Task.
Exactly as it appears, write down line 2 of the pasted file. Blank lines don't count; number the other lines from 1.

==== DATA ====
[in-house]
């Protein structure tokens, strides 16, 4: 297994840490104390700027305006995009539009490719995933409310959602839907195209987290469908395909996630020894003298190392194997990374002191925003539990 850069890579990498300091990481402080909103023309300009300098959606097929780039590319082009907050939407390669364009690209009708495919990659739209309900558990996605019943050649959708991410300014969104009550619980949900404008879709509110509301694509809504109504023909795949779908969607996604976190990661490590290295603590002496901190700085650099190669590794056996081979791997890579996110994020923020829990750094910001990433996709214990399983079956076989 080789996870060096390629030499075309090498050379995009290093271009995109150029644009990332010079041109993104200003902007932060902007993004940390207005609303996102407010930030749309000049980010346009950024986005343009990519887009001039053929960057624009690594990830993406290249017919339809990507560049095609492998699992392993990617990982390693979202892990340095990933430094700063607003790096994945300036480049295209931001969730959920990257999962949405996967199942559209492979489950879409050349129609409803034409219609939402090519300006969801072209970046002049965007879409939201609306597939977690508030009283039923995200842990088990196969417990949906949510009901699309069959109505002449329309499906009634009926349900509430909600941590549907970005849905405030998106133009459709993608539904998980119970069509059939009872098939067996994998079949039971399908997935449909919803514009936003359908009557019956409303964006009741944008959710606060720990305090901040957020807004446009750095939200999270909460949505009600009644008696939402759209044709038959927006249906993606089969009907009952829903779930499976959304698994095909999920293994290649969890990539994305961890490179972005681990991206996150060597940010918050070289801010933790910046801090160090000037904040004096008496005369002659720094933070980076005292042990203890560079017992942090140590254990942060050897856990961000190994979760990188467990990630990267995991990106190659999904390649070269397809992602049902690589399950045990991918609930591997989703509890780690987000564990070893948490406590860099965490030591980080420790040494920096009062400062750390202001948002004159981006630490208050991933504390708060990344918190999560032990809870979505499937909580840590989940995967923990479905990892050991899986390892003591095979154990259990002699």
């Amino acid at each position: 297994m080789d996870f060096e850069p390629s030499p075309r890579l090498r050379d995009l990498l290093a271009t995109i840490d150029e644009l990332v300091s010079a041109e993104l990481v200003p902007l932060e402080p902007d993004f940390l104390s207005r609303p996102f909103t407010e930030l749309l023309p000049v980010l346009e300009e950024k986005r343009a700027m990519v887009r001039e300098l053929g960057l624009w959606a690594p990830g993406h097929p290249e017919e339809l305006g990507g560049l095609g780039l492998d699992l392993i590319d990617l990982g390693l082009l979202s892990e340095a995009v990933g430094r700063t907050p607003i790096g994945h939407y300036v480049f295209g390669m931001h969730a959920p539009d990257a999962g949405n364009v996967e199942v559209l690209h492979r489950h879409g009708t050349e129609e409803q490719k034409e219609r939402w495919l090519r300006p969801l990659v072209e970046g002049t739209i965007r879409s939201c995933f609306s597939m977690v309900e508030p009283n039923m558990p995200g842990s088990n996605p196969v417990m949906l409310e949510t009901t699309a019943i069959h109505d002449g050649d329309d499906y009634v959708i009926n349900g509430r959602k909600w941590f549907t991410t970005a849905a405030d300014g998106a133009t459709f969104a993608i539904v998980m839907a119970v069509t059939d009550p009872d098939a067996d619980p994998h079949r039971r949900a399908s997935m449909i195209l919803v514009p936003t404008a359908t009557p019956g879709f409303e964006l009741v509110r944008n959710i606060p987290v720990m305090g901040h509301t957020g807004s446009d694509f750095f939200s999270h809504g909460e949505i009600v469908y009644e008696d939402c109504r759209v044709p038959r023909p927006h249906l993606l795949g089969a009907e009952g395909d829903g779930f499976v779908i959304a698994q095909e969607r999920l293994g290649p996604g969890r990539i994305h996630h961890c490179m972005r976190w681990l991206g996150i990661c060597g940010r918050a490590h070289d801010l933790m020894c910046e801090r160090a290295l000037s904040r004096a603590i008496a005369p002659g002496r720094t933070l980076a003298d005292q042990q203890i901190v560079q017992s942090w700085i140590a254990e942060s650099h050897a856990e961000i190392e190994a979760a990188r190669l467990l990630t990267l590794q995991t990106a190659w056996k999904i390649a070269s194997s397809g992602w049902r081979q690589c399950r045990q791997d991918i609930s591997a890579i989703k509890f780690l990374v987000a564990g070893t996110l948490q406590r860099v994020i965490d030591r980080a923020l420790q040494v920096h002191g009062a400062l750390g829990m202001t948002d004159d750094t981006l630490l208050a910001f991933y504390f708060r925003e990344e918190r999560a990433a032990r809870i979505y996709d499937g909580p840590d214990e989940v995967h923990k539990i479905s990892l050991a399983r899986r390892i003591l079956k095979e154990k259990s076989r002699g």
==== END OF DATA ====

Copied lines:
């Protein structure tokens, strides 16, 4: 297994840490104390700027305006995009539009490719995933409310959602839907195209987290469908395909996630020894003298190392194997990374002191925003539990 850069890579990498300091990481402080909103023309300009300098959606097929780039590319082009907050939407390669364009690209009708495919990659739209309900558990996605019943050649959708991410300014969104009550619980949900404008879709509110509301694509809504109504023909795949779908969607996604976190990661490590290295603590002496901190700085650099190669590794056996081979791997890579996110994020923020829990750094910001990433996709214990399983079956076989 080789996870060096390629030499075309090498050379995009290093271009995109150029644009990332010079041109993104200003902007932060902007993004940390207005609303996102407010930030749309000049980010346009950024986005343009990519887009001039053929960057624009690594990830993406290249017919339809990507560049095609492998699992392993990617990982390693979202892990340095990933430094700063607003790096994945300036480049295209931001969730959920990257999962949405996967199942559209492979489950879409050349129609409803034409219609939402090519300006969801072209970046002049965007879409939201609306597939977690508030009283039923995200842990088990196969417990949906949510009901699309069959109505002449329309499906009634009926349900509430909600941590549907970005849905405030998106133009459709993608539904998980119970069509059939009872098939067996994998079949039971399908997935449909919803514009936003359908009557019956409303964006009741944008959710606060720990305090901040957020807004446009750095939200999270909460949505009600009644008696939402759209044709038959927006249906993606089969009907009952829903779930499976959304698994095909999920293994290649969890990539994305961890490179972005681990991206996150060597940010918050070289801010933790910046801090160090000037904040004096008496005369002659720094933070980076005292042990203890560079017992942090140590254990942060050897856990961000190994979760990188467990990630990267995991990106190659999904390649070269397809992602049902690589399950045990991918609930591997989703509890780690987000564990070893948490406590860099965490030591980080420790040494920096009062400062750390202001948002004159981006630490208050991933504390708060990344918190999560032990809870979505499937909580840590989940995967923990479905990892050991899986390892003591095979154990259990002699």